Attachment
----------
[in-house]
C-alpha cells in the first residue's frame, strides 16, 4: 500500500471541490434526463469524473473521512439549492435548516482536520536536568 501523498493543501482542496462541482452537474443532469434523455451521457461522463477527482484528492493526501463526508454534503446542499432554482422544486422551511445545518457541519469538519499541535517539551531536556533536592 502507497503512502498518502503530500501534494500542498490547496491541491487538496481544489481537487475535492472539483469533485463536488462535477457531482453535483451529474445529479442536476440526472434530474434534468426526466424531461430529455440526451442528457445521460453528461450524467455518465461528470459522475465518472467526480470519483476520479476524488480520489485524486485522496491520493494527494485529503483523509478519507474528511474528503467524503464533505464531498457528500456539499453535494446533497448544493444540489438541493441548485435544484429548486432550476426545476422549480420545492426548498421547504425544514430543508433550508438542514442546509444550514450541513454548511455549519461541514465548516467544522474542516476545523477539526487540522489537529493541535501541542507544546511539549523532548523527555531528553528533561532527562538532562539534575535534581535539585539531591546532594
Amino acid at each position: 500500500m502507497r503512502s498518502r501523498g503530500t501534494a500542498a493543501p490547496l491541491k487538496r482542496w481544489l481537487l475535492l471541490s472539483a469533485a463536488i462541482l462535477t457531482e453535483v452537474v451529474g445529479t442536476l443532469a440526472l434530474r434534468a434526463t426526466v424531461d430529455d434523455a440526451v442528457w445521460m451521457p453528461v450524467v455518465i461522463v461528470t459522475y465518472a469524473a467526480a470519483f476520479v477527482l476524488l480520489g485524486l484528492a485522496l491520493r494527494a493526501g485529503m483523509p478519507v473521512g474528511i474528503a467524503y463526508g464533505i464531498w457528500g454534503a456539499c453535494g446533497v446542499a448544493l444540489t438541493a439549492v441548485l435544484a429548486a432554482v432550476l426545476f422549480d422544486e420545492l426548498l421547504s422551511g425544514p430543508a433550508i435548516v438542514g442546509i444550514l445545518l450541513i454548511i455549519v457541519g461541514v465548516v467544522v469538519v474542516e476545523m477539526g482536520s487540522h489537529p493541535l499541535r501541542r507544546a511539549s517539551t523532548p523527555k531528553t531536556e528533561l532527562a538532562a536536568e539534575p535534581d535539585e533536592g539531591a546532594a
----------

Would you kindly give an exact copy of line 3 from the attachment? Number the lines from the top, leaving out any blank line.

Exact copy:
Amino acid at each position: 500500500m502507497r503512502s498518502r501523498g503530500t501534494a500542498a493543501p490547496l491541491k487538496r482542496w481544489l481537487l475535492l471541490s472539483a469533485a463536488i462541482l462535477t457531482e453535483v452537474v451529474g445529479t442536476l443532469a440526472l434530474r434534468a434526463t426526466v424531461d430529455d434523455a440526451v442528457w445521460m451521457p453528461v450524467v455518465i461522463v461528470t459522475y465518472a469524473a467526480a470519483f476520479v477527482l476524488l480520489g485524486l484528492a485522496l491520493r494527494a493526501g485529503m483523509p478519507v473521512g474528511i474528503a467524503y463526508g464533505i464531498w457528500g454534503a456539499c453535494g446533497v446542499a448544493l444540489t438541493a439549492v441548485l435544484a429548486a432554482v432550476l426545476f422549480d422544486e420545492l426548498l421547504s422551511g425544514p430543508a433550508i435548516v438542514g442546509i444550514l445545518l450541513i454548511i455549519v457541519g461541514v465548516v467544522v469538519v474542516e476545523m477539526g482536520s487540522h489537529p493541535l499541535r501541542r507544546a511539549s517539551t523532548p523527555k531528553t531536556e528533561l532527562a538532562a536536568e539534575p535534581d535539585e533536592g539531591a546532594a